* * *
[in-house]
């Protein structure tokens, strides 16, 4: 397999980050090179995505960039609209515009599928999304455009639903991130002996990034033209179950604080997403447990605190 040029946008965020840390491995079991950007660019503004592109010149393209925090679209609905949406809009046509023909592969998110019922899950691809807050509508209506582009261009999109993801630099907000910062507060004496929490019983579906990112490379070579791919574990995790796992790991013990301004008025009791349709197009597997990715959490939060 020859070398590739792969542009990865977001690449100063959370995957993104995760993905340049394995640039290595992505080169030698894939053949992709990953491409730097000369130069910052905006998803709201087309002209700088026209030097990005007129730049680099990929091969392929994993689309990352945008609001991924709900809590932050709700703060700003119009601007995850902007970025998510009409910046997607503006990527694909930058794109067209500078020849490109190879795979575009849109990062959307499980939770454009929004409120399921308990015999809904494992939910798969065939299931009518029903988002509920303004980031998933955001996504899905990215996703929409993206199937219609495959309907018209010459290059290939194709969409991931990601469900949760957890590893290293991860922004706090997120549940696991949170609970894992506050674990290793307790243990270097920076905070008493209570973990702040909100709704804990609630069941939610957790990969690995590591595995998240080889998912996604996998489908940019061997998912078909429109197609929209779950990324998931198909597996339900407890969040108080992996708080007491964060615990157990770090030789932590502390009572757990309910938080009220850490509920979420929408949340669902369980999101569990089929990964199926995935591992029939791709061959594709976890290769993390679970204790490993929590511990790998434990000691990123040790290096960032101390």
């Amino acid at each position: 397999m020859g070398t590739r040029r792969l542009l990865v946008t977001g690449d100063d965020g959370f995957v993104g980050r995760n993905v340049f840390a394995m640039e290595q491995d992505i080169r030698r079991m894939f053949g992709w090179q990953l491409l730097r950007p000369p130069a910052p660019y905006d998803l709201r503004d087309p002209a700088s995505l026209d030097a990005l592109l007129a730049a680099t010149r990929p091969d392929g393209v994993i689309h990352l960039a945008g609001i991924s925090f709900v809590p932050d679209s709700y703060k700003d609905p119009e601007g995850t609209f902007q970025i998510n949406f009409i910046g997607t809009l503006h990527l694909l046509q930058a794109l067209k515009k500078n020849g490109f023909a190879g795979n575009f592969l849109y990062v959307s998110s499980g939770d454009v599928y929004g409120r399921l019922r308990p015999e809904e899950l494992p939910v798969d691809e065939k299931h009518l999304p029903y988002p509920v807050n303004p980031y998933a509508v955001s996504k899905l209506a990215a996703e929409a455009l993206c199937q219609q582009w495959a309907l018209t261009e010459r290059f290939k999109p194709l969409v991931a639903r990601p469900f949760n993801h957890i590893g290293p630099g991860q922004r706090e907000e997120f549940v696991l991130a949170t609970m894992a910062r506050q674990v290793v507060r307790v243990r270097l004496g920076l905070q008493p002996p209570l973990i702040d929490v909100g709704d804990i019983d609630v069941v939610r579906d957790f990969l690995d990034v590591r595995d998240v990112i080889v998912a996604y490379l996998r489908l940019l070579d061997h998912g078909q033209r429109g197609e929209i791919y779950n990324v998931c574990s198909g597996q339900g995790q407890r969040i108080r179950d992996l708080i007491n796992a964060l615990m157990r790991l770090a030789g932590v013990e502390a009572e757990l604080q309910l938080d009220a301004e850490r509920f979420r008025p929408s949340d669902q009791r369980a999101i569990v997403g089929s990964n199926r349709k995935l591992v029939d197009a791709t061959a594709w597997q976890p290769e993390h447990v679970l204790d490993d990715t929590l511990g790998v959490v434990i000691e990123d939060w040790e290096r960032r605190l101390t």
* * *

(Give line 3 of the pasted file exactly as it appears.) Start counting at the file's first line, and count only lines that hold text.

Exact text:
């Amino acid at each position: 397999m020859g070398t590739r040029r792969l542009l990865v946008t977001g690449d100063d965020g959370f995957v993104g980050r995760n993905v340049f840390a394995m640039e290595q491995d992505i080169r030698r079991m894939f053949g992709w090179q990953l491409l730097r950007p000369p130069a910052p660019y905006d998803l709201r503004d087309p002209a700088s995505l026209d030097a990005l592109l007129a730049a680099t010149r990929p091969d392929g393209v994993i689309h990352l960039a945008g609001i991924s925090f709900v809590p932050d679209s709700y703060k700003d609905p119009e601007g995850t609209f902007q970025i998510n949406f009409i910046g997607t809009l503006h990527l694909l046509q930058a794109l067209k515009k500078n020849g490109f023909a190879g795979n575009f592969l849109y990062v959307s998110s499980g939770d454009v599928y929004g409120r399921l019922r308990p015999e809904e899950l494992p939910v798969d691809e065939k299931h009518l999304p029903y988002p509920v807050n303004p980031y998933a509508v955001s996504k899905l209506a990215a996703e929409a455009l993206c199937q219609q582009w495959a309907l018209t261009e010459r290059f290939k999109p194709l969409v991931a639903r990601p469900f949760n993801h957890i590893g290293p630099g991860q922004r706090e907000e997120f549940v696991l991130a949170t609970m894992a910062r506050q674990v290793v507060r307790v243990r270097l004496g920076l905070q008493p002996p209570l973990i702040d929490v909100g709704d804990i019983d609630v069941v939610r579906d957790f990969l690995d990034v590591r595995d998240v990112i080889v998912a996604y490379l996998r489908l940019l070579d061997h998912g078909q033209r429109g197609e929209i791919y779950n990324v998931c574990s198909g597996q339900g995790q407890r969040i108080r179950d992996l708080i007491n796992a964060l615990m157990r790991l770090a030789g932590v013990e502390a009572e757990l604080q309910l938080d009220a301004e850490r509920f979420r008025p929408s949340d669902q009791r369980a999101i569990v997403g089929s990964n199926r349709k995935l591992v029939d197009a791709t061959a594709w597997q976890p290769e993390h447990v679970l204790d490993d990715t929590l511990g790998v959490v434990i000691e990123d939060w040790e290096r960032r605190l101390t």